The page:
Garreth joined Steward Observatory in the fall of 2019. His research lies at the interface between observational and theoretical astronomy, combining state-of-the-art hydrodynamical simulations, survey data and machine-learning techniques. He is interested in how the diversity of present-day galaxy populations arises during their assembly and how underlying processes like mergers, feedback and environmental processes drive these changes. His current work focusses on the formation mechanisms, evolution and morphology of low-surface-brightness galaxy populations that have gone almost unnoticed in previous wide-area surveys and represent an important additional axis for constraining our understanding of galaxy evolution.

Miranda, Vivian

Postdoctoral Research Associate
Ph.D., 2015, University of Chicago
Areas of Interest: Dark Energy, Inflation, Cosmic Microwave Background, Weak Lensing, Cluster Cosmology

Vivian Miranda joined Steward Observatory on September 1, 2018, to work with Prof. Elisabeth Krause. Vivian's research is focused on probing inflation, the epoch of reionization and dark energy with the Cosmic Microwave Background. She has done her Ph.D. at the University of Chicago under the guidance of Prof. Wayne Hu. Vivian is also keen on understanding how extensions of the LCDM model can be constrained via the combination of the CMB with low redshift probes. As a postdoc at the University of Pennsylvania, she has developed research on how to test fundamental assumptions about the standard model using model-independent techniques. At the University of Arizona, Vivian intends to dedicate her time to the Dark Energy Survey (DES), in particular, to cluster cosmology and weak lensing. Vivian's work stands on the bridge between theory and data, and she is open to radically new ideas, as long as it can be falsified by either the CMB or the DES/LSST/WFIRST surveys. In 2019, Vivian was awarded the Leona Woods Distinguished Postdoctoral Lectureship Award.

Moe, Maxwell

Postdoctoral Research Associate
Ph.D., 2015, Harvard University
Areas of Interest: Binary Star Formation and Evolution, Eclipsing Binaries, Type Ia Supernovae

Max utilizes large datasets of eclipsing binaries (EBs) to understand the formation, environments, and evolution of massive stars and binaries. In particular, Max measures the statistical distributions of binary star properties to test binary formation models and to provide initial conditions for binary population synthesis studies. He also incorporates EB populations to investigate tidal evolution, binary mass transfer and accretion processes, pre-main-sequence evolution, triple stars, feedback and dust content in young stellar nurseries, and the progenitors of Type Ia supernovae and X-ray binaries.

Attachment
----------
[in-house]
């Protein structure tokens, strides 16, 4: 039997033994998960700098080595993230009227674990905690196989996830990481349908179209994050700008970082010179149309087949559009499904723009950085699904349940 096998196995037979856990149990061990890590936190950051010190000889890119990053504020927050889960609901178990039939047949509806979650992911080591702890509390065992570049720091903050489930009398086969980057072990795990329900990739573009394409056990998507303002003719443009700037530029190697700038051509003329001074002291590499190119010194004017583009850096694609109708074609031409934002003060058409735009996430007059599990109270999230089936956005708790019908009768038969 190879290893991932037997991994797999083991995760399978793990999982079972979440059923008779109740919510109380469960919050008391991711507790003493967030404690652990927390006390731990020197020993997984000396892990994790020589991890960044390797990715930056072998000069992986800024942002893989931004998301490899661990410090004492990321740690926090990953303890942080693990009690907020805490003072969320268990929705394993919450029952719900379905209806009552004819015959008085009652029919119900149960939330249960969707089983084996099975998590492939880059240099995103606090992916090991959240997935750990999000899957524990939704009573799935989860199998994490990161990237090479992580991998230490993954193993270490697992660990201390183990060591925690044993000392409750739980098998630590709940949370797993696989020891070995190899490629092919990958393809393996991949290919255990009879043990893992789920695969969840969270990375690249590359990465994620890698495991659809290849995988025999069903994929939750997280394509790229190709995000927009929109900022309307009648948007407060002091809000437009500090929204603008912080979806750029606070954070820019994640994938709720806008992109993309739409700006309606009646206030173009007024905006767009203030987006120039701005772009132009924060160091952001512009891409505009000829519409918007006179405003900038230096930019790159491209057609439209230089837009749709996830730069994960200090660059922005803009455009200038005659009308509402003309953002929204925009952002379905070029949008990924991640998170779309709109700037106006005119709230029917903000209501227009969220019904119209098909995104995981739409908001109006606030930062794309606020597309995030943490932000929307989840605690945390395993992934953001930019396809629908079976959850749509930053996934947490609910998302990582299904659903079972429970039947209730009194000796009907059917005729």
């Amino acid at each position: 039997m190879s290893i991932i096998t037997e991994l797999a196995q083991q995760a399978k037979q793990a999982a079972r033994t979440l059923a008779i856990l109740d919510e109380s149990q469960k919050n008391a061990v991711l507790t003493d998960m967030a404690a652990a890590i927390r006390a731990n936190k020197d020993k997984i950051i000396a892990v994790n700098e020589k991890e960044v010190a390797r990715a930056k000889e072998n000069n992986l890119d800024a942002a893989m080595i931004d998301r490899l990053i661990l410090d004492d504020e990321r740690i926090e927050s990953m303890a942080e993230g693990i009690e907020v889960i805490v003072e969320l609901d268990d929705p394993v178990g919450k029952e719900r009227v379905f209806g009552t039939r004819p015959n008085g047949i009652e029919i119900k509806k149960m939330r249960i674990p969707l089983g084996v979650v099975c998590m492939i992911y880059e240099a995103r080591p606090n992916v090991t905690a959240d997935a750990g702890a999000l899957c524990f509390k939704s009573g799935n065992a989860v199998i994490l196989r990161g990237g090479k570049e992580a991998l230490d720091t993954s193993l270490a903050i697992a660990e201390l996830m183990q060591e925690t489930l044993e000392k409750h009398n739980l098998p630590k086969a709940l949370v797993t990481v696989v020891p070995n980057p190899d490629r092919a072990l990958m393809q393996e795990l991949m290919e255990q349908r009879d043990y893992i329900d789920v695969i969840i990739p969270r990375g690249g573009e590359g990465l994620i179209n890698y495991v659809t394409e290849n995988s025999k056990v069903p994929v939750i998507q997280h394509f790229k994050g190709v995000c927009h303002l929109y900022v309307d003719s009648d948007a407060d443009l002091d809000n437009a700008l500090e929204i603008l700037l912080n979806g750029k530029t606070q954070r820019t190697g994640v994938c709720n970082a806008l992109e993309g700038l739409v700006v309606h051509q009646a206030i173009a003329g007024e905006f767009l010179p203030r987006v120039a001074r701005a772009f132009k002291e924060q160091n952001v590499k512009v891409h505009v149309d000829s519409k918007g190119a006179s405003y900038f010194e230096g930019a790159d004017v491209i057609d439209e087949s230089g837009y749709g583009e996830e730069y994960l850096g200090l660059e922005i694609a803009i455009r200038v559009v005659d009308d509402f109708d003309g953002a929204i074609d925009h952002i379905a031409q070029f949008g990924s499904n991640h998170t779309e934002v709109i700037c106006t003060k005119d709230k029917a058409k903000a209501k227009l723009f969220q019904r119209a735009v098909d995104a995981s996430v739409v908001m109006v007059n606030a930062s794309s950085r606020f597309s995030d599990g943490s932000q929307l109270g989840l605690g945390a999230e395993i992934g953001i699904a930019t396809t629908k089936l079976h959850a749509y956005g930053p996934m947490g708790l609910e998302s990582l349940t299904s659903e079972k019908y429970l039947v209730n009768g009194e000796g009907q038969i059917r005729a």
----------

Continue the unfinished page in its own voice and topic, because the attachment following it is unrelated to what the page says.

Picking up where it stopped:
Mutlu-Pakdil, Burçin

Postdoctoral Research Associate
Ph.D. , 2017, University of Minnesota, Twin Cities Areas of Interest: Structure, Morphology, and Dynamics of Galaxies; Galaxy Evolution; Black Hole-Galaxy Co-evolution

Burcin's research interests encompass both theoretical and observational aspects of extragalactic astronomy. She studies the structure and dynamics of galaxies, and examines what these can tell us about the galaxy formation process. Her recent research in galaxy structure has led to a discovery of an extremely rare galaxy. This work has provided a first description of a double ringed elliptical galaxy. Currently, she works on the general topics of nearby galaxies, resolved stellar populations and near-field cosmology.

Olsen, Karen

Postdoctoral Research Associate
Ph.D., Astronomy, 2015, Copenhagen University
Areas of Interest: Galaxy Formation and Evolution, ISM Emission Modeling, cosmological simulations, ISM Properties of Galaxies, Far-infrared Line Emission, Intensity Mapping in the Far-infrared

Dr. Karen Olsen works to better understand galaxy evolution by studying the properties of the interstellar matter (ISM). Her overarching goal is to bridge the gap between spectroscopic observations of the ISM and numerical models of galaxy formation. In that quest, Karen has built a unique and world-leading tool called SIGAME to model line emission from the ISM in the far-infrared (FIR) utilizing state-of-the-art cosmological galaxy simulations. By comparing the output of this modeling to observations with large interferometers such as ALMA, VLA and NOEMA, SIGAME helps to unveil the physics of the ISM - the driving component in galaxy evolution. Before coming to Steward Observatory, Karen received her PhD from the Dark Cosmology Centre at the Niels Bohr Institute in Denmark, and enjoyed a three-year postdoctoral fellowship at Arizona State University.

Petrovich, Cristobal

Bart J. Bok Fellow for Advanced Study in Astronomy and Astrophysics